[ Reply to This | Parent ]
    Re: how to contact the original registrant?
    by Anonymous on Friday November 08 2002, @02:31AM (#10030)
    I am wiling to sponsor a court action against the damn WIPO's ruling.
    [ Reply to This | Parent ]
    Re: SEX.BIZ Registrant Gets Screwed by STOP
    by Anonymous on Friday November 08 2002, @02:55AM (#10034)
    I don't think this was a bad decision. It was a straightforward application of a very bad policy. Indeed in an article published earlier this year, I pointed out why the similar policy in the ".us" TLD was bad and why this was a stupid gift of a very valuable resource to this very refrigerator magnet trademark owner. See:
    http://papers.ssrn.com/sol3/papers.cfm?abstract_id=283908

    Peter Maggs p - m a g g s @ u i u c . e d u
    [ Reply to This | Parent ]
    Re: SEX.BIZ Registrant Gets Screwed by STOP
    by Anonymous on Friday November 08 2002, @07:51AM (#10041)
    The new owner of sex.biz now must worry about all the other worldwide trademarks of the word "sex" that were registered prior to his. With this crazy ruling, these trademark holders have more legal rights to the name than him. Common sense sometimes must overrule the legalities. Maybe the panelist was offered an under-the-table free lifetime membership to sex.biz once it opens.

    Anyone who has applied for a U.S. trademark knows the system is badly flawed. If a person can trademark a generic name such as "sex" for refrigerator magnets, why stop there? How about "car" refrigerator magnets or "book" refrigerator magnets? Sorry Amazon but you can no longer use the word "book" on your web site because I just trademarked the name for my new line of shoelaces.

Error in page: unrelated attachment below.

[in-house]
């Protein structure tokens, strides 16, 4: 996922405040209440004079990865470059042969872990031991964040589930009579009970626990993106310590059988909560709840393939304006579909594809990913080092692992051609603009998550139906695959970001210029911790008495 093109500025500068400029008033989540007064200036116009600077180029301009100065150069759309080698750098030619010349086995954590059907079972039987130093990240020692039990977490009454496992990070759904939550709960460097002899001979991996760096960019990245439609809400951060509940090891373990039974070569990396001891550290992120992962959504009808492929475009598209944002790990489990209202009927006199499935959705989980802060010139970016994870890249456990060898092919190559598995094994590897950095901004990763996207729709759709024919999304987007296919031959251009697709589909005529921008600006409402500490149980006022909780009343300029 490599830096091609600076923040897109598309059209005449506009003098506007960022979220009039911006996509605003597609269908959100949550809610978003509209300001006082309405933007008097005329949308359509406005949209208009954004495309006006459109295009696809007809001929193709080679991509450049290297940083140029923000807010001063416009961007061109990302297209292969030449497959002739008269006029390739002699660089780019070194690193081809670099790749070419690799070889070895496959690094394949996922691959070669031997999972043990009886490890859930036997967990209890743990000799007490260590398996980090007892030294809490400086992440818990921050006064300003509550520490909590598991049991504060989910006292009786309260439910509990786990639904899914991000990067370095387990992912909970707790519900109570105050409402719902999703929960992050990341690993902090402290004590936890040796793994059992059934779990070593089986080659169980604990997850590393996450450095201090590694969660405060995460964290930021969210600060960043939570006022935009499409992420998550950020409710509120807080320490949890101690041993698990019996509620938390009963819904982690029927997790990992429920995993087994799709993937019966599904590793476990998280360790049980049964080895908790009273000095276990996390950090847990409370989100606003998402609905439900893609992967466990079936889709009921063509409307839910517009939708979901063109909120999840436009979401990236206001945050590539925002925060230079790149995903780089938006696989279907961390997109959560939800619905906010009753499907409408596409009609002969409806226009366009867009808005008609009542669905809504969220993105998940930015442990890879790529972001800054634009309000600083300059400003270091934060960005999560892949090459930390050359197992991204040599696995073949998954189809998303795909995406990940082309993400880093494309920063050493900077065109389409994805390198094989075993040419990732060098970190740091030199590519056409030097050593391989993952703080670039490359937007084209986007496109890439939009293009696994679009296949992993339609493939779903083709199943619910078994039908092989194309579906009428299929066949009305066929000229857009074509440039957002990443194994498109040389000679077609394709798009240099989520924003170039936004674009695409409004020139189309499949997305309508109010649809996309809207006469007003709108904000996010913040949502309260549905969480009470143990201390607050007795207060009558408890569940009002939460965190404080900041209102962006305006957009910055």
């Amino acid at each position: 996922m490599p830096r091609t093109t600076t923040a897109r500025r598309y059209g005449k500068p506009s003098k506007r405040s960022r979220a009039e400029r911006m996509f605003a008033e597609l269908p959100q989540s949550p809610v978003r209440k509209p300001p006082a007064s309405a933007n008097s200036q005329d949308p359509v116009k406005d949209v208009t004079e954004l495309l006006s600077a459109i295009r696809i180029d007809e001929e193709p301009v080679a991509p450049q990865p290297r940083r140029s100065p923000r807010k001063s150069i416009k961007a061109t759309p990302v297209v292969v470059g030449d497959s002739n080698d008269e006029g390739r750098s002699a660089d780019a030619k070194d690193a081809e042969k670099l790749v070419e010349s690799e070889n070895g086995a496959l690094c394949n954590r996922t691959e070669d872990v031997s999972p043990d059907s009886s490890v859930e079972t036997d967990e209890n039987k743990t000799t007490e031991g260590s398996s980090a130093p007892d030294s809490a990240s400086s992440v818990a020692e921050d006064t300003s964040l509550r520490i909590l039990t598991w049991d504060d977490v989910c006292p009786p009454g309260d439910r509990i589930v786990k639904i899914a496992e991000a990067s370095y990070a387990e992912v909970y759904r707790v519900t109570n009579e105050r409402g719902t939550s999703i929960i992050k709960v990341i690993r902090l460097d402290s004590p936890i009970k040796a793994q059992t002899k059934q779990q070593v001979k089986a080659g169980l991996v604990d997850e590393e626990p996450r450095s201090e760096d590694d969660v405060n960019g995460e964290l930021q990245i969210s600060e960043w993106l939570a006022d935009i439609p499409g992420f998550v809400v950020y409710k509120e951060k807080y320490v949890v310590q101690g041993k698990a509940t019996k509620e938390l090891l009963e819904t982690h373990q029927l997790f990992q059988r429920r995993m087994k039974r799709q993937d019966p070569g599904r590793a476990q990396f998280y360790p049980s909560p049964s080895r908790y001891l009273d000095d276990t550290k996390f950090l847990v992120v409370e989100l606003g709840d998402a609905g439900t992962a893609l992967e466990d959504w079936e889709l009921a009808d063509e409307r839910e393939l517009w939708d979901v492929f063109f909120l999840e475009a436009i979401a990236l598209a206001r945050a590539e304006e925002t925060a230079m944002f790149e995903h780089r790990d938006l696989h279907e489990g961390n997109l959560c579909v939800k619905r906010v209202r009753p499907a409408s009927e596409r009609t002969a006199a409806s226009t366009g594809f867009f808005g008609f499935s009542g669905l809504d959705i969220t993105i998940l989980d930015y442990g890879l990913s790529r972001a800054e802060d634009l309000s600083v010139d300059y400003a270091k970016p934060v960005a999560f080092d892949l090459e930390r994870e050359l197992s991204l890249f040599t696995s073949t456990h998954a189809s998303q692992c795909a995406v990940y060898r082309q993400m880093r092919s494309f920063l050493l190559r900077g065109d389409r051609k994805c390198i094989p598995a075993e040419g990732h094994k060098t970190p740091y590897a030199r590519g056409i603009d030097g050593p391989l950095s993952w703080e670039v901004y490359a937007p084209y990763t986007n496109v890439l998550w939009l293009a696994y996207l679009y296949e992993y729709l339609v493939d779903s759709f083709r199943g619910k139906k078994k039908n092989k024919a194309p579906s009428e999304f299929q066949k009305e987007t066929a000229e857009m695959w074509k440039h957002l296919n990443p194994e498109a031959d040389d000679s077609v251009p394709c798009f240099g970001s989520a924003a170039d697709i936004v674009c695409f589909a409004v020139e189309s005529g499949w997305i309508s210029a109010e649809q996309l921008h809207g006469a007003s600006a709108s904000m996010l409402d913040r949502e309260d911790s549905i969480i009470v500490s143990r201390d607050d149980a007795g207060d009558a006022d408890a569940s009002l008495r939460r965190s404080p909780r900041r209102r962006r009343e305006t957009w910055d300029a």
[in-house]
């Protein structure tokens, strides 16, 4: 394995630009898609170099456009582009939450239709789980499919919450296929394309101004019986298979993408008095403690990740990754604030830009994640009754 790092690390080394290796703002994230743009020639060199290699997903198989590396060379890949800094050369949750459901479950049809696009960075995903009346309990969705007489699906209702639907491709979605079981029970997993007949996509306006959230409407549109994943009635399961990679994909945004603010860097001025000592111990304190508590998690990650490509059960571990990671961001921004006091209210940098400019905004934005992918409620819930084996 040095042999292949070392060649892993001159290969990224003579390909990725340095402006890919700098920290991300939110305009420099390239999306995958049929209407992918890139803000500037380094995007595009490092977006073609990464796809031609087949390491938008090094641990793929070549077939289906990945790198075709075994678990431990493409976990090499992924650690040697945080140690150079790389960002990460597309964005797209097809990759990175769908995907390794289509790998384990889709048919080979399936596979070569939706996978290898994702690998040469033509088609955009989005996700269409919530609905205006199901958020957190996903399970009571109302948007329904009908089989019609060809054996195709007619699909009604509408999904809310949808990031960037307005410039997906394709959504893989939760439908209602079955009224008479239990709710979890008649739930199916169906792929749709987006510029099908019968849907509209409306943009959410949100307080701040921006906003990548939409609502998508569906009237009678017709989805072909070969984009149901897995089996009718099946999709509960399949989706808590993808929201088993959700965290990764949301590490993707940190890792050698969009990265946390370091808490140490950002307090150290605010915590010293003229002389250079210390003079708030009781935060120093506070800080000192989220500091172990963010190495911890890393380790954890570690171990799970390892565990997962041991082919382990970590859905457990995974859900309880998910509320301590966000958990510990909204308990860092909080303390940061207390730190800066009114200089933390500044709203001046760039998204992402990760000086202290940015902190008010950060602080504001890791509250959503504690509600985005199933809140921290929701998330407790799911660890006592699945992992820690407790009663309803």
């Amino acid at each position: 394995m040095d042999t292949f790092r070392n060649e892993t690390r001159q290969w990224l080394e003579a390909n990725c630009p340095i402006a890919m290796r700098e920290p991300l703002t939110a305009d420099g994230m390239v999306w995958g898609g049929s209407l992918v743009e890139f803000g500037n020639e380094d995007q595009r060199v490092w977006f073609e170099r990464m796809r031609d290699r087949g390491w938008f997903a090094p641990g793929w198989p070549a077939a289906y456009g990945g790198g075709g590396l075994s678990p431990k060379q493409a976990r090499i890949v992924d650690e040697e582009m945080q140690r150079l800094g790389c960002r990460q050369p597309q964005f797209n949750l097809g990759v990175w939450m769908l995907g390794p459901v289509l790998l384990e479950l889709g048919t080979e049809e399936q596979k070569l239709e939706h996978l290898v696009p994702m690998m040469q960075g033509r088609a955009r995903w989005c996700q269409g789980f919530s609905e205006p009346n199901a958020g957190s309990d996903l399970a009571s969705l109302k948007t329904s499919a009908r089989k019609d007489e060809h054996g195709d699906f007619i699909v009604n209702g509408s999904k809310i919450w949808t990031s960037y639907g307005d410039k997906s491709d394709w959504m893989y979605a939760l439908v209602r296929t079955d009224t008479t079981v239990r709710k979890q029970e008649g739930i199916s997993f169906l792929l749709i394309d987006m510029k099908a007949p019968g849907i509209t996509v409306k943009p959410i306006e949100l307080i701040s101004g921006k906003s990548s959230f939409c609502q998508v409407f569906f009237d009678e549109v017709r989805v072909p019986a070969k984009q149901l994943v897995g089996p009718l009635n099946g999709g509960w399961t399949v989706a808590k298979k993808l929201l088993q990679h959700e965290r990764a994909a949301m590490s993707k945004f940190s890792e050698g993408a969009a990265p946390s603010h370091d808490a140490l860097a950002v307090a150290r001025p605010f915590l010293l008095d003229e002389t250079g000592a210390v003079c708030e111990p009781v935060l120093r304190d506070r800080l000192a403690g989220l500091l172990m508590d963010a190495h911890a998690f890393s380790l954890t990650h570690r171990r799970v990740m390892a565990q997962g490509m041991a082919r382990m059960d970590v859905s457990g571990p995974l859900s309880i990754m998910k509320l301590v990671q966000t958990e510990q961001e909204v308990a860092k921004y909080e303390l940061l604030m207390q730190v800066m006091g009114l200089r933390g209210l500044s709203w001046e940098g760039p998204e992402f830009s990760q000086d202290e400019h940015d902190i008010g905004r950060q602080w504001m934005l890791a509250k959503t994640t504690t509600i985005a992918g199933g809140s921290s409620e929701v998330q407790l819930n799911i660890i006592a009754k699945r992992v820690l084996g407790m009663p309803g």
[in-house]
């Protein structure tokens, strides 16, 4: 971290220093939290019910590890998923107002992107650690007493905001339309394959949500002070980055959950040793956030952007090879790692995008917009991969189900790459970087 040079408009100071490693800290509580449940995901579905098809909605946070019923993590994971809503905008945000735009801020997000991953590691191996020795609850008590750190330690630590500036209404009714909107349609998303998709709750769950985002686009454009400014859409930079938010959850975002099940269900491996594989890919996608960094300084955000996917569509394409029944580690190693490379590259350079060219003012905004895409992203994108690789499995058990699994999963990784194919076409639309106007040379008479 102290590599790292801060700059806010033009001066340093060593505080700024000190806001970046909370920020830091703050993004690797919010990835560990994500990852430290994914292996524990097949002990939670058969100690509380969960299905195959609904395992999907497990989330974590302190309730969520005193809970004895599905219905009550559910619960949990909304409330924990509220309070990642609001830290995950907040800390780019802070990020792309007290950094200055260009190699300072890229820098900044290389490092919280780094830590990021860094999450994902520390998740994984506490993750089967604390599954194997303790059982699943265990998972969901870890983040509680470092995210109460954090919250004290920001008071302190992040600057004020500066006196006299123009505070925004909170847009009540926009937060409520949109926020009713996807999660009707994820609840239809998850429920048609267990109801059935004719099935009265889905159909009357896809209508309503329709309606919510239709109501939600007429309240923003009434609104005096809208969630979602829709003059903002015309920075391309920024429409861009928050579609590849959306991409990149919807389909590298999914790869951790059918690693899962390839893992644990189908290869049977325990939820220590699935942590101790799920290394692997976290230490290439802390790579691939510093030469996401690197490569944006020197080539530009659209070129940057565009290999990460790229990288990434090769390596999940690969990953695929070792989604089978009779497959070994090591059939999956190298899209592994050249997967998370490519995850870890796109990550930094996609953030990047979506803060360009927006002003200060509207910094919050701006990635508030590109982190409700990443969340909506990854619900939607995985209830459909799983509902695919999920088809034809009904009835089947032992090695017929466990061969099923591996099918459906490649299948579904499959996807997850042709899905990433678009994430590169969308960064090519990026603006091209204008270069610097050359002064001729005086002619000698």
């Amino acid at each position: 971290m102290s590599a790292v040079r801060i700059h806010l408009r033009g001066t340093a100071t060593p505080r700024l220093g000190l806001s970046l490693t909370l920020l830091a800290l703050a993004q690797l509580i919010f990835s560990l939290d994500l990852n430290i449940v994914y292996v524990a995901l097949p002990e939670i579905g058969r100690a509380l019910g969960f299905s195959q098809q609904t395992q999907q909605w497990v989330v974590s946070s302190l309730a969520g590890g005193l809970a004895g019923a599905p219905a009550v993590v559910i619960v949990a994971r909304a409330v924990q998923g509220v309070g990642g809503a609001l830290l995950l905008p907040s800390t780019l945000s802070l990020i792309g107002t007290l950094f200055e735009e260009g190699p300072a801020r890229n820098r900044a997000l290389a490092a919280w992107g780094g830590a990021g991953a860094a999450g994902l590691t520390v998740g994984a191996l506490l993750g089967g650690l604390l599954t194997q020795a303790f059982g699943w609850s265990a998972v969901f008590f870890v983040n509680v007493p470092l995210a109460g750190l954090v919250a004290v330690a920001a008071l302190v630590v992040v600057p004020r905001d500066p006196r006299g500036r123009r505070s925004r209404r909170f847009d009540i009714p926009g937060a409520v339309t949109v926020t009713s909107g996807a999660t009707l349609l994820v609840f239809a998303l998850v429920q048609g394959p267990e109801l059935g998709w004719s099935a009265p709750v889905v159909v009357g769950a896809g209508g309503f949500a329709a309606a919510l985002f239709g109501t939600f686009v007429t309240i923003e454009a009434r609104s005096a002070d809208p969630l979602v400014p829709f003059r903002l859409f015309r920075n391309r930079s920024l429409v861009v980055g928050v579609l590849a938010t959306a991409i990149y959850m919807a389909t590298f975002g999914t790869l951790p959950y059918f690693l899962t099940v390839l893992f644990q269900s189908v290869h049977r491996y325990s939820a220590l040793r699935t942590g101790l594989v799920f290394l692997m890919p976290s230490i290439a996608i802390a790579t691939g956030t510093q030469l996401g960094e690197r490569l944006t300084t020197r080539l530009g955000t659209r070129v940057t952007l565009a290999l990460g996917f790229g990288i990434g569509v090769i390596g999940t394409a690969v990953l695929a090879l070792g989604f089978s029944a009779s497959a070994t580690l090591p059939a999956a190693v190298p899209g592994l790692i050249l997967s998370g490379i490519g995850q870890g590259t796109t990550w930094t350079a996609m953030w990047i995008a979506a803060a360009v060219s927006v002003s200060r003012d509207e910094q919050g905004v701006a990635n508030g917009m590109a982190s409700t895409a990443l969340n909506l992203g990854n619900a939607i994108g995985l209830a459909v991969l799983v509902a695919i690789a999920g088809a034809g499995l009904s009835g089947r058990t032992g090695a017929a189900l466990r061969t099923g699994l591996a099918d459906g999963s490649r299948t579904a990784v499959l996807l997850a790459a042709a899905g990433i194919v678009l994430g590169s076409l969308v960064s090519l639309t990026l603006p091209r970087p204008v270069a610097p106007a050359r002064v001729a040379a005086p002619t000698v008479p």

[ Reply to This | Parent ]
    You only had to take one hurdle
    by simon on Friday November 08 2002, @08:13AM (#10042)
    User #2982 Info | http://www.nic.pro/
    ###Accordingly, the Panel finds and concludes that Respondent does not fall within STOP Policy 4(c)(ii). There were no demonstrable bona fide preparations to use the subject domain name for a bona fide offering of goods or services, “. . . Before any notice to Respondent of the dispute. . . .”###

    This is the "key sentence" in this decision.
    The Respondent only had to take "demonstrable bona fide preparations to use the subject domain name".
    THIS IS NOT THAT DIFFICULT....EVEN IF THE DOMAIN NAME IS LOCKED (LIKE IN STOP CASES). YOU ONLY HAVE TO BE A BIT CREATIVE.

    Yes you had to be fast with your demonstrable preparations to use (STOP Complaints were filed only two weeks after registration, if I remeber correctly).

    Yes, this policy is bad.
    Yes, innocent and/or uninformed domain holders were screwed by this policy.
    Informed domain name registrants were prepared before STOP Complaints have been allowed (approximately two weeks after registration).

    Simonnic.PRO will be back online soon with FREE sub-domains. Dowload the FREE plug-in at
    www.name-space.com/software
    [ Reply to This | Parent ]